When even Eton doesn't want to be thought of as elitist ...

Equality may be a false god, but true meritocracy could be good for everyone
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The Independent Online
HERE'S a thing: the Headmasters' Conference, which inspects schools in the independent sector, has just mustered Eton and discovered that it is "not elitist".

Can you imagine a worse end-of-term report for parents who have forked out the annual pounds 14,000 in fees - and that's without the frock coats? In my mind's eye, I see an irate army of county types, Arab Sheikhs and terrifying Russian businessmen hurtling out of their Range Rovers, armour-plated Mercedes and helicopters to demand their money back.

The inspectors discovered that parents were worried by Eton's "snobbish reputation". That they reported this concern without any indication of scepticism does not speak highly of their understanding of human nature. It may be true that even the parents of Etonians feel it de rigeur these days to bemoan snobbery. It is a trait we tend to observe acutely in others. A small amount of it can be charming, but only if it is entirely unaffected. The plutocratic grandfather of a German friend, noted scourge of pretension in the lower orders, was horrified to hear that his descendant intends to become a lawyer. "In this family," he thundered, "we hire lawyers, we don't become them."

Eton is a similarly elitist institution and it ill behoves it to start fumbling round for excuses. Besides the greenness of the playing fields and the expertise of the Classics masters, a significant reason for any parent to send their children there - or indeed to any grand school - is to network. You don't send your son off to swap rugby bruises with the heir to the throne but one entirely unaware of the potential power of influential friends.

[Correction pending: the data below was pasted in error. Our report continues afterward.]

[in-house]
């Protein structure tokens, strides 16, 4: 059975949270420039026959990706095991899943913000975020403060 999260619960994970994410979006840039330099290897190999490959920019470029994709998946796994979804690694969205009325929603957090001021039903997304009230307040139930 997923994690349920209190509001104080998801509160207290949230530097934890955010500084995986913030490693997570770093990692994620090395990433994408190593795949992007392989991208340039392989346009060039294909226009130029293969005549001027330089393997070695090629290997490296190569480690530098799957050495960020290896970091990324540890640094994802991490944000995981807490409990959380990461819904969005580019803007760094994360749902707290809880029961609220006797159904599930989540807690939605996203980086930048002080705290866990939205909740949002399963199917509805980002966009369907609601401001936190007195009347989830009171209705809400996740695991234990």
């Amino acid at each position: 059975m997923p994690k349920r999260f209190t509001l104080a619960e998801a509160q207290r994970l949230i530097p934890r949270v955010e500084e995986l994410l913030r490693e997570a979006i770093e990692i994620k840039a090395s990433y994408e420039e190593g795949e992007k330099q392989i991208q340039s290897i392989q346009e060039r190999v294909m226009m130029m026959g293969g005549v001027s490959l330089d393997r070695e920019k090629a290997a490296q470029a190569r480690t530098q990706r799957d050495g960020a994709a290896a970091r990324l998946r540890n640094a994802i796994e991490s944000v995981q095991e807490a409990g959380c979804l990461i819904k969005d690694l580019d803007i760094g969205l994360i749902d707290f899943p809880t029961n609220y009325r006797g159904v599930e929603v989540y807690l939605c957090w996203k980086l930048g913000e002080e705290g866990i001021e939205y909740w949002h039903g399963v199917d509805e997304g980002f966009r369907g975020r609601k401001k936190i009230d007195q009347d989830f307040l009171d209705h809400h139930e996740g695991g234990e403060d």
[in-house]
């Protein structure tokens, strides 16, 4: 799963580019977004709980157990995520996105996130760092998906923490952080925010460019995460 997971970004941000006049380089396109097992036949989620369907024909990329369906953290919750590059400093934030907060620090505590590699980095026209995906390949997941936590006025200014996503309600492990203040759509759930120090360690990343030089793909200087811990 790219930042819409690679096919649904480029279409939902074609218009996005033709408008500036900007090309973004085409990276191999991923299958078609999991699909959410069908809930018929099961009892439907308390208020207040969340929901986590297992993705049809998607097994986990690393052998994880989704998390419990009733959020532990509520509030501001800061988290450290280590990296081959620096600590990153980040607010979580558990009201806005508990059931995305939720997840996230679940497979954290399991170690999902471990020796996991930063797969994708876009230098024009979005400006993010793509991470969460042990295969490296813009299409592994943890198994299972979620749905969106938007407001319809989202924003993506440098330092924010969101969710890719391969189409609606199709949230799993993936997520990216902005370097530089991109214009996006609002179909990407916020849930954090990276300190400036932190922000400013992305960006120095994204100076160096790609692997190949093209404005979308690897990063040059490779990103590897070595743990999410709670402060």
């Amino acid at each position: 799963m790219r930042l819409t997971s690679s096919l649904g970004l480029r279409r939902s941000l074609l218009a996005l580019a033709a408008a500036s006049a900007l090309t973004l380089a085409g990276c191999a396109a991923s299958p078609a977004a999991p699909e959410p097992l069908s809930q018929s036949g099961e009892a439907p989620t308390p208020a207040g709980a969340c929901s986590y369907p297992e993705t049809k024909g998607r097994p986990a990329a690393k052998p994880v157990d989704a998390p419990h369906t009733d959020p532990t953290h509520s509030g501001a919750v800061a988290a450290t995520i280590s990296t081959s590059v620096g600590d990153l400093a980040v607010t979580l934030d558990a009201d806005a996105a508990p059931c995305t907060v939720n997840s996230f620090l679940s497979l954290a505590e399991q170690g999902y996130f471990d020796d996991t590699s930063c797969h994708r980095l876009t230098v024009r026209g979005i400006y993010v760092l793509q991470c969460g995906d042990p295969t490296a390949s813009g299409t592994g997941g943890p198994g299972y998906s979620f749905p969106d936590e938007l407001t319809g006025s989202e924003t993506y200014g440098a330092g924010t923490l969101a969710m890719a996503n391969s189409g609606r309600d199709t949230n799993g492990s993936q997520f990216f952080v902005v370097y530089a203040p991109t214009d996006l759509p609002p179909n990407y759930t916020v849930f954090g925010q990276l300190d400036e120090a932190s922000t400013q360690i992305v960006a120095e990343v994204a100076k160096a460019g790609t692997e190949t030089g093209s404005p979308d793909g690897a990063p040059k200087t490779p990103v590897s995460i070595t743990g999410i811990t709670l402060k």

This does however open up the question of what elitism - that most elastic of concepts - means and how much of it we want. It has not been a word often heard recently, even on the more adventurous fringes of the modernising Left.

But I sense that it is on the verge of recovering political respectability. In New York, a spokesman for the Met recently answered a hostile question on whether the Opera House was elitist with the answer that he very much hoped so, and that the aim was to make their thoroughly elitist productions accessible to the greatest number of people who would enjoy them.

This meritocratic definition of elitism is the best defence - whether you are an opera house executive, a newspaper trying to carve its niche at the top of the market, or a Radio 4 controller dodging the bullets aimed at anyone who seeks to reform a well-loved institution. It is not one you can make when price - as at Eton or the Royal Opera House - debars an overwhelmingly large number of people from gaining access to what is on offer. The trouble with meritocracy, as Groucho Marx very probably said somewhere, is that it's so damned expensive.

Any argument about elitism is inseparable from a discussion of egalitarianism. The hoary old exchanges between those in favour of maximising equality of opportunity and the standard-bearers for equality of outcome, achieved by redistribution, has been revived in spats between Gordon Brown and Roy Hattersley. For all their differences, they agree that greater equality is a fundamental goal.